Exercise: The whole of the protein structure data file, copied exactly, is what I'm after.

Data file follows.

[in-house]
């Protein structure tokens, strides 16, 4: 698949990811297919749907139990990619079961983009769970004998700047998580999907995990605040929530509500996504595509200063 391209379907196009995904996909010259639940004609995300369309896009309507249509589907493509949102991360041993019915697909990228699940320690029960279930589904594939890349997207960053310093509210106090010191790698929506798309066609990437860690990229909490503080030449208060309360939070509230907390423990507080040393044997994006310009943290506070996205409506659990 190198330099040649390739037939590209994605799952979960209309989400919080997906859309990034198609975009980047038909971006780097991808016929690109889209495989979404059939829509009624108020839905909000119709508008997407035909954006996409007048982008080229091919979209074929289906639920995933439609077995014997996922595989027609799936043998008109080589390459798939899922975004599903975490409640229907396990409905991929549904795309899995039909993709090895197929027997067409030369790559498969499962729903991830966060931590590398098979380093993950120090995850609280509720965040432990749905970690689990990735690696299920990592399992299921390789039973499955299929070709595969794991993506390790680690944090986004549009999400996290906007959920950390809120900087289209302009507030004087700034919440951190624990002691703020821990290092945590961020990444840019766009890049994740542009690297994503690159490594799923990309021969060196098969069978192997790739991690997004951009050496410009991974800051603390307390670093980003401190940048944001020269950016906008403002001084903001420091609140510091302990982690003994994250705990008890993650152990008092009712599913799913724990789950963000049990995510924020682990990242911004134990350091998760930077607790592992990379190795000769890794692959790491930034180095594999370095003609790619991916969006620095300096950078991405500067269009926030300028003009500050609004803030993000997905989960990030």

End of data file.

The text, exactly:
[in-house]
């Protein structure tokens, strides 16, 4: 698949990811297919749907139990990619079961983009769970004998700047998580999907995990605040929530509500996504595509200063 391209379907196009995904996909010259639940004609995300369309896009309507249509589907493509949102991360041993019915697909990228699940320690029960279930589904594939890349997207960053310093509210106090010191790698929506798309066609990437860690990229909490503080030449208060309360939070509230907390423990507080040393044997994006310009943290506070996205409506659990 190198330099040649390739037939590209994605799952979960209309989400919080997906859309990034198609975009980047038909971006780097991808016929690109889209495989979404059939829509009624108020839905909000119709508008997407035909954006996409007048982008080229091919979209074929289906639920995933439609077995014997996922595989027609799936043998008109080589390459798939899922975004599903975490409640229907396990409905991929549904795309899995039909993709090895197929027997067409030369790559498969499962729903991830966060931590590398098979380093993950120090995850609280509720965040432990749905970690689990990735690696299920990592399992299921390789039973499955299929070709595969794991993506390790680690944090986004549009999400996290906007959920950390809120900087289209302009507030004087700034919440951190624990002691703020821990290092945590961020990444840019766009890049994740542009690297994503690159490594799923990309021969060196098969069978192997790739991690997004951009050496410009991974800051603390307390670093980003401190940048944001020269950016906008403002001084903001420091609140510091302990982690003994994250705990008890993650152990008092009712599913799913724990789950963000049990995510924020682990990242911004134990350091998760930077607790592992990379190795000769890794692959790491930034180095594999370095003609790619991916969006620095300096950078991405500067269009926030300028003009500050609004803030993000997905989960990030």